The time of your life, the horse of a lifetime: Hickstead legend cheered into happy retirement

  • A Touch Imperious has been retired aged 20 with fitting ceremony, cheered round one last lap of the Hickstead International Arena in which he had shone so many times.

    Harriet Biddick took the saddle off “Henry” in an emotional moment before this year’s Al Shira’aa Hickstead Derby, the class he is most famous for.

    He and Harriet finished second in the Derby five times, and came third twice, winning nearly £117,000 just in this class.

    “He may not have won but he’s a Derby champion in our hearts,” said commentator John Stokes. “We wish him a long and happy retirement, and thank him and Harriet for the joy and excitement they’ve brought us in this most iconic competition.”

    Harriet trotted Henry twice round the ring, to thunderous applause from every stand. Shining and plaited, ears pricked, the big chestnut was then taken to the winner’s enclosure, where his saddle was replaced with a wreath hanging with apples and carrots. Harriet led him out of the ring as her fellow riders formed a guard of honour by the chute, and (I’ve Had) The Time of My Life was played.

    Harriet said emotional though the decision was, it was the right one for Henry, whom she felt was not quite fit enough for one last try at the title.

    “He is 20 now, and he owes us nothing,” she said last week. “He’s got a fantastic record in the class, and I want to keep it that way.”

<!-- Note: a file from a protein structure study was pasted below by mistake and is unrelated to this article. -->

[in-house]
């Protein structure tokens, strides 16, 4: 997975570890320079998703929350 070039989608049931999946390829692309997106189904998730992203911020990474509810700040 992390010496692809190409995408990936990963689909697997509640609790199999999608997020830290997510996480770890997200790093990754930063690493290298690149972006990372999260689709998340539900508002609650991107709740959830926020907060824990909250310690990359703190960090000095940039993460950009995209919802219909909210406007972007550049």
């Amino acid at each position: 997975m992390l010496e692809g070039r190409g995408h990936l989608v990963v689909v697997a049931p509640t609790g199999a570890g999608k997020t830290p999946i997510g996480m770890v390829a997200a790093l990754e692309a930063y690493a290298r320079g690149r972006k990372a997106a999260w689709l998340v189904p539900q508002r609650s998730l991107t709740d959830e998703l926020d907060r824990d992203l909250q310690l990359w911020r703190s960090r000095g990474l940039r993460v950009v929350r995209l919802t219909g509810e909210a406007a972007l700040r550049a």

A Touch Imperious was bred by Dominic and Leo Rice, of Premier Sports Horses, and Harriet’s father Rupert Nuttall bought him as a youngster. Harriet produced him all the way up, to success also including joint-winning the Hickstead Derby trial two years ago, and representing Britain on Nations Cup teams, and at the 2018 final.

    “It will be the end of an era for me,” Harriet said. “A really emotional day but he’s amazing. We’ve had a 15-year career and that’s a partnership to dream of. To [do what he’s done] and so consistently and well shows how talented and brave he is and I’m just lucky to be his rider.”

    The combination were eliminated at the bank on their first Derby attempt, 11 years ago, but Harriet put in some practice and “he never looked back”, she said. “He’s basically done all that on his own. He’s amazing.”

    Harriet said Henry would step back from the big shows and have a good holiday, then probably just do some hacking, and “enjoy life”.

    “He’s been my whole career,” she said. “It’s hard to not get emotional but I just don’t think I’ll get a horse like that in my future. I know he is my horse of a lifetime.”

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